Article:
I learned what you learned; a noun is the name of a person, place, or thing.
And you and I are none of those.
Yet I must still use “I,” and it is structured in our language to be the subject in a sentence: the doer of the action, which is a verb, doing it to an object, another noun. But the self that we call “I” is not really a noun. Language has its limits.
Let me start with deconstructing the singular noun that you think you are. A person. An identity. A self. I’ll use few analogies, starting with stuffing. Thanksgiving is almost here — THAT stuffing, that dressing. It’s a label.
As a girl, I desperately wanted to know what gave stuffing its flavor. My mother would tell me what she put into the stuffing, but there was no one thing that had the flavor of the stuffing. I was confounded. Why couldn’t she tell me what I was tasting — one word, one noun, one herb I could sprinkle on toasted bread cubes to recreate her amazing stuffing?
Same thing in the perfume aisle at my favorite department store. “What did you just spray?! It smells wonderful!” They would point me to a bottle of something. “No, no — it’s not that.” What I was smelling was the blend of many sprays of several different scents by multiple store employees at the perfume counter. I could not buy what I smelled. I could not replicate the aromatic concoction that had drawn me to the counter.
It’s like trying to hear a song by seeing treble clefs and notes and measures. It’s not really a song until you hear it. And then, your experience is of the hearing. There is no song, per se. The beauty that I call song is just the experience of hearing.
Nouns are snapshots in time. A table is a table, and not a desk, more because of what it’s used for than because of its appearance. Yet we don’t use the verbs that actually describe what takes place at this piece of furniture (eating, talking, drinking, passing the bread…). The shortcut is: table. Language is convenient.
You, too, have probably accepted a shortcut to who you are. So much so, that you may even believe there is some place located inside your brain that is You, like the Sim card in your phone or the chip in your credit card.
But you are more like a flipbook. You are thousands of bits of you in motion or expression, describing You. You pull out a flip book page, and maybe it’s an image of you typing away at a computer, and your shortcut is “Hi, I’m Bill, a writer.”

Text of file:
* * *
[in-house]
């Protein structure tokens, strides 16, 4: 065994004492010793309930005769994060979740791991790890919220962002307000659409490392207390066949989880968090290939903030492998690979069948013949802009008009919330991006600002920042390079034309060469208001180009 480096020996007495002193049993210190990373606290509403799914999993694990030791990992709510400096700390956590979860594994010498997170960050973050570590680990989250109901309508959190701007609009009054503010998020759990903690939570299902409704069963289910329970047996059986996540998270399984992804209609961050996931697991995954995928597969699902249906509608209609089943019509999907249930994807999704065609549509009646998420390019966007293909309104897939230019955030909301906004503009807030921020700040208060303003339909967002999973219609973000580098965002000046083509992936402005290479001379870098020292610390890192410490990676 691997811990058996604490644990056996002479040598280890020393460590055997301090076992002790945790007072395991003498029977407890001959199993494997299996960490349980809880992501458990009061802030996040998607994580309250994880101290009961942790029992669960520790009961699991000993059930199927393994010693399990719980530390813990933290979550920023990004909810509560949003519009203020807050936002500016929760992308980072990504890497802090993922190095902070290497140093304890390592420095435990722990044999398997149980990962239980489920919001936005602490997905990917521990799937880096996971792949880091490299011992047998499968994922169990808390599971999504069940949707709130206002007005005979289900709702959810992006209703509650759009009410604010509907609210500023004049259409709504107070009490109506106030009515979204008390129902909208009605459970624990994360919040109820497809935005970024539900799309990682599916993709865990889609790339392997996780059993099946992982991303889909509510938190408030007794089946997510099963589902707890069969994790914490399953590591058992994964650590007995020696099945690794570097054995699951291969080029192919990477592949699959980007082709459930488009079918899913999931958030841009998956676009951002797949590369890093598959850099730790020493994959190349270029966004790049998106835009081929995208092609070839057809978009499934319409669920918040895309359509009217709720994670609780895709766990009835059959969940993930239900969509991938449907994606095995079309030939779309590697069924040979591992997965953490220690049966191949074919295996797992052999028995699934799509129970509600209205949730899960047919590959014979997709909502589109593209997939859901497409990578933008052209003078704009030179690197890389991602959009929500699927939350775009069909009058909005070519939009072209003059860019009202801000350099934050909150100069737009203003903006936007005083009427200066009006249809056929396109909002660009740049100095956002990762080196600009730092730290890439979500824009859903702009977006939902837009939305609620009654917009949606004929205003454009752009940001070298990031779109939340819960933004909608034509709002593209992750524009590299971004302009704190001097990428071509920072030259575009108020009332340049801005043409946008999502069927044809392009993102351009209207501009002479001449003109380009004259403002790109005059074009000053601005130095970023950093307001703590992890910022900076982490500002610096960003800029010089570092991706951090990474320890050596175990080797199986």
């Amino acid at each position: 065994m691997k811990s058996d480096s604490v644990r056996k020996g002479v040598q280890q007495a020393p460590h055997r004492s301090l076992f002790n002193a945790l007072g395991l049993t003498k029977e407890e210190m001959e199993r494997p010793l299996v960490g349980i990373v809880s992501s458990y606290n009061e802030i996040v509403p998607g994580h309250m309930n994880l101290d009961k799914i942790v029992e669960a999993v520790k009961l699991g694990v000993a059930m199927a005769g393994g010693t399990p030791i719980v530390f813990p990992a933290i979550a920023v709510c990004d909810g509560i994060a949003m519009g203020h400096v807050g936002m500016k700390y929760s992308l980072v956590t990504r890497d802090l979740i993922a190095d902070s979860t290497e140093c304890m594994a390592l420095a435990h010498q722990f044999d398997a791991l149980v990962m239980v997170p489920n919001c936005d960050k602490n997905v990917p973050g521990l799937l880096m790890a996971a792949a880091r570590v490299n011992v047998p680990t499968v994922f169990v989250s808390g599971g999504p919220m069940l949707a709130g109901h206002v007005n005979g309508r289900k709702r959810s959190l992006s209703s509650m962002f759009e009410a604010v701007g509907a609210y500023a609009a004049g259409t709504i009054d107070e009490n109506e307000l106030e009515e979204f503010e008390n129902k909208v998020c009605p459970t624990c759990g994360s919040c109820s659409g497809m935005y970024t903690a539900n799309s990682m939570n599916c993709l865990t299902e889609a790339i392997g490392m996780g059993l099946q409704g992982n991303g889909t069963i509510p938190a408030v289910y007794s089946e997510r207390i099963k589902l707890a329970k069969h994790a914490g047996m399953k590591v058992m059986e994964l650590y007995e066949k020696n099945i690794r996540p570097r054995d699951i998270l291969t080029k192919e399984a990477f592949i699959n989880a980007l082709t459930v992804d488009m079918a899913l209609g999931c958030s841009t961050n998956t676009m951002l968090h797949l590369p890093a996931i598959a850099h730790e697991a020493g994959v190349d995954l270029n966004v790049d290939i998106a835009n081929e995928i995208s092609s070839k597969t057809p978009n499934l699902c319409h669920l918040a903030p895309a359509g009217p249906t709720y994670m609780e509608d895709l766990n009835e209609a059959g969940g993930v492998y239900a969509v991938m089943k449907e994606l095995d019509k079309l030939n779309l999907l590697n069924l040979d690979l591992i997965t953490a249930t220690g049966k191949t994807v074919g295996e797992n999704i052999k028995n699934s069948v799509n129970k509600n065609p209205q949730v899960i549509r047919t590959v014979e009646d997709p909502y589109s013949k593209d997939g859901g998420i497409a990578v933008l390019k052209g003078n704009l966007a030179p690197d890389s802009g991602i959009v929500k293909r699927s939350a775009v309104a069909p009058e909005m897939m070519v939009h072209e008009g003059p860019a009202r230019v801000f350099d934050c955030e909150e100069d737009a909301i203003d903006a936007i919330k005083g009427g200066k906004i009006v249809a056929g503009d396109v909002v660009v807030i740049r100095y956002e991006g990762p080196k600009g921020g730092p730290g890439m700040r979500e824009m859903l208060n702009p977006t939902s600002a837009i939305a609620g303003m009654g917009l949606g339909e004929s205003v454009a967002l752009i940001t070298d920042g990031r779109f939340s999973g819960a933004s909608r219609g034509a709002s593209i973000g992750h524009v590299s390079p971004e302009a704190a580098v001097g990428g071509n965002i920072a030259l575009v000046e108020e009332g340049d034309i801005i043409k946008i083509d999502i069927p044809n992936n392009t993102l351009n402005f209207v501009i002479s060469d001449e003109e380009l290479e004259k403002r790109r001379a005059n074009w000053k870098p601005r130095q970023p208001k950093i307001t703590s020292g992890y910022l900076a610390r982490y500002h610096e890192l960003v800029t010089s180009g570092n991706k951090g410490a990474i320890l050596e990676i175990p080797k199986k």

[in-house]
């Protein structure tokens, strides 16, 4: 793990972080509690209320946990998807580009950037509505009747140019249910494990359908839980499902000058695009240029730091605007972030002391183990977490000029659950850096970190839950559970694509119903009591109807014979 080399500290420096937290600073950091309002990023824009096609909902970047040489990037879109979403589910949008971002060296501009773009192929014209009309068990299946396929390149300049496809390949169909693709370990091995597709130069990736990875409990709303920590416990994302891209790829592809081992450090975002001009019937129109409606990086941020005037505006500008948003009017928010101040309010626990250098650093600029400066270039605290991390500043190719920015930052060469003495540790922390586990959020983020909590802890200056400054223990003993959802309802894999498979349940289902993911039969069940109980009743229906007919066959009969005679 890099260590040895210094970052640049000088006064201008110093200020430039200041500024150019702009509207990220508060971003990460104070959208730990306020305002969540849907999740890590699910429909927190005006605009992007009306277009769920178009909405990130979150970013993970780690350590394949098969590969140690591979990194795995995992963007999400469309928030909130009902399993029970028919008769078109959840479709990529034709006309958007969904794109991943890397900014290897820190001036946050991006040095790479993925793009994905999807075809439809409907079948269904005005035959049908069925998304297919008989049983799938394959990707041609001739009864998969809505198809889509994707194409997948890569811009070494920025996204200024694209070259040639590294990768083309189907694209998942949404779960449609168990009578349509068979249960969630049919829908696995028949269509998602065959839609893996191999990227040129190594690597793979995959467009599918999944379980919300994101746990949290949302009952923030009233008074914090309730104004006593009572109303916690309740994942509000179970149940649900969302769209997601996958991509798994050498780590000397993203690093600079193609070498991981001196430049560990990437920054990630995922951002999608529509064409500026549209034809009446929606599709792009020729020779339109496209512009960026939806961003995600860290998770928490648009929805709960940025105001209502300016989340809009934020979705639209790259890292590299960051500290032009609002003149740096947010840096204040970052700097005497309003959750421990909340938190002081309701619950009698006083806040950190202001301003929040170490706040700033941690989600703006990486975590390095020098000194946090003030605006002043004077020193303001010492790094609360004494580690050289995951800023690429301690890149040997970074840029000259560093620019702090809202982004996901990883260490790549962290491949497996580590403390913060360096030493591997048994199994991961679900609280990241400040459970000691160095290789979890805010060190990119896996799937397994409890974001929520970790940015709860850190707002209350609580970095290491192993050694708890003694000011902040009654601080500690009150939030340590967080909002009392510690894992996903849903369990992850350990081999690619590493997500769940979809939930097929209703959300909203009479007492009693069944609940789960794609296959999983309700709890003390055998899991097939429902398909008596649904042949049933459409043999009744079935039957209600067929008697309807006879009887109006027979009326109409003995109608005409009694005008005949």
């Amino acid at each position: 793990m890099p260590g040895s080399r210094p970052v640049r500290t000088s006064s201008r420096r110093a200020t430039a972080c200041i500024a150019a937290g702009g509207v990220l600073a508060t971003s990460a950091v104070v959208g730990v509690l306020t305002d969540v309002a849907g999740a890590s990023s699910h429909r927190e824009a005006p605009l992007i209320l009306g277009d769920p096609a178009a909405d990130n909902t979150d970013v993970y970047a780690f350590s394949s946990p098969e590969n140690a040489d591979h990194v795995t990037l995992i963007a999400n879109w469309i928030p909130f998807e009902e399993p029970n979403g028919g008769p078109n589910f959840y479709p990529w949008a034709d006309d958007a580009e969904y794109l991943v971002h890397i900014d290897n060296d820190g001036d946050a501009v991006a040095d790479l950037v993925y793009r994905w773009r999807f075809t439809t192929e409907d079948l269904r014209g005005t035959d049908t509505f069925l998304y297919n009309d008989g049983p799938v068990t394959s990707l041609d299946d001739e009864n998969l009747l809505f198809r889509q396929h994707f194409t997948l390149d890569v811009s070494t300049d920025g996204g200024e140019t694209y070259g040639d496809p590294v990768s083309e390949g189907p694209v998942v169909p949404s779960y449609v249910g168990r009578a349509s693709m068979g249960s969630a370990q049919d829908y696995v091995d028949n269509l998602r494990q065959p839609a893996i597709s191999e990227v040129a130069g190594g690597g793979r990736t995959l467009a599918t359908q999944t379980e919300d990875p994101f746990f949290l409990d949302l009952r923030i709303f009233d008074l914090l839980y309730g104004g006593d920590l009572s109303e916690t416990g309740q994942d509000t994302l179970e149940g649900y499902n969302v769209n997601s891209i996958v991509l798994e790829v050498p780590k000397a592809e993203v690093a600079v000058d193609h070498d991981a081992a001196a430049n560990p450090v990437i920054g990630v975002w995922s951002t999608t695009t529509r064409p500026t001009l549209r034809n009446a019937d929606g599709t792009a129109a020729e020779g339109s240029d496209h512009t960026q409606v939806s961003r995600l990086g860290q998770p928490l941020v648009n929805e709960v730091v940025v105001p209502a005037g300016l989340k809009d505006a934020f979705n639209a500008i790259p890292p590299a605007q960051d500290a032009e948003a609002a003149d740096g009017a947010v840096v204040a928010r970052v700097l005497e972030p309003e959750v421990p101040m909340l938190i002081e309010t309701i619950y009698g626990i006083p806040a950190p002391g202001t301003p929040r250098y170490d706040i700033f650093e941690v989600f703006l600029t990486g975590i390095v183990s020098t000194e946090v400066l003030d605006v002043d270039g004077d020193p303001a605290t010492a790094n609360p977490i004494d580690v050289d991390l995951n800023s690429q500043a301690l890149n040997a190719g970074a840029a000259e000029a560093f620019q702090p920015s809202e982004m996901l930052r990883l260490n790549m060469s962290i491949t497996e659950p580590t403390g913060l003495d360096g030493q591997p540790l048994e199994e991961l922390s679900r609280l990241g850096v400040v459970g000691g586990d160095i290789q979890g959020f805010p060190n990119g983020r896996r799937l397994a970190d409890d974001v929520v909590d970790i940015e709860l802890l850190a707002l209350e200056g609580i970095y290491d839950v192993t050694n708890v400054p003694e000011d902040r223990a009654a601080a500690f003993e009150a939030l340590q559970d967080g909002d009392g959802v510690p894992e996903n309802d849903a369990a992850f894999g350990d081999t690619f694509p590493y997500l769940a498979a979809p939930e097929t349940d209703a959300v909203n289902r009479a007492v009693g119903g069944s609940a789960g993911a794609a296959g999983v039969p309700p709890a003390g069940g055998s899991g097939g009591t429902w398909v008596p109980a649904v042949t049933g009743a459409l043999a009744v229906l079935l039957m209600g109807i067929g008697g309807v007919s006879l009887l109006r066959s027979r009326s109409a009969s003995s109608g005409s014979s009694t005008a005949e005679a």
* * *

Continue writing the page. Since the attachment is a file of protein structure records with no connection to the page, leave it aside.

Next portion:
And everyone knows you as Bill the Writer. Who were you, though, the day before your parents finally decided to name you Bill? Were you Bill the Writer even then?
Were you Bill the Writer when you wrote in your journal in high school? Or were you only Bill the Writer when you got your degree in journalism, or your first paid gig to write what someone else wanted to have written?
Once the labels begin — we take them on. Hi, I’m Bill. I’m a writer. Bill starts to expect certain traits from himself, and so do others. Those who’ve known us the longest have the hardest time when we alter the long-accepted labels. They often challenge or attempt to dispel alternatives to the identity they think of as the one you call “I.” They may refuse to update their old edition of your flipbook.
Who am I, really?
I am a lifetime of verbs — loving, running, knowing, thinking, feeling, hearing, seeing, perceiving. Sometimes more or less, and always able to alter the reality of “I” by the flip pages chosen for today’s animation. Maybe I’ve gotten so used to only flipping pages 1 through 20, that I don’t even know I have other pages, or that I have blank pages upon which new images can be made. I am a cocktail, not a shot, and I am now. Now. Now.
“Who Am I?” can seem a deep question, and it serves me most true if I disregard the labels that thoughts, senses and perceptions have added to the purity of being: light and love. That is the true me. You may not recognize me. I have done an excellent job of covering the natural essence of my being with protective coatings of this and that. The solvents that I use to remove these coatings are meditation, mindfulness, reflection, nature and community. It’s a DIY project that never gets completed: always a work in progress.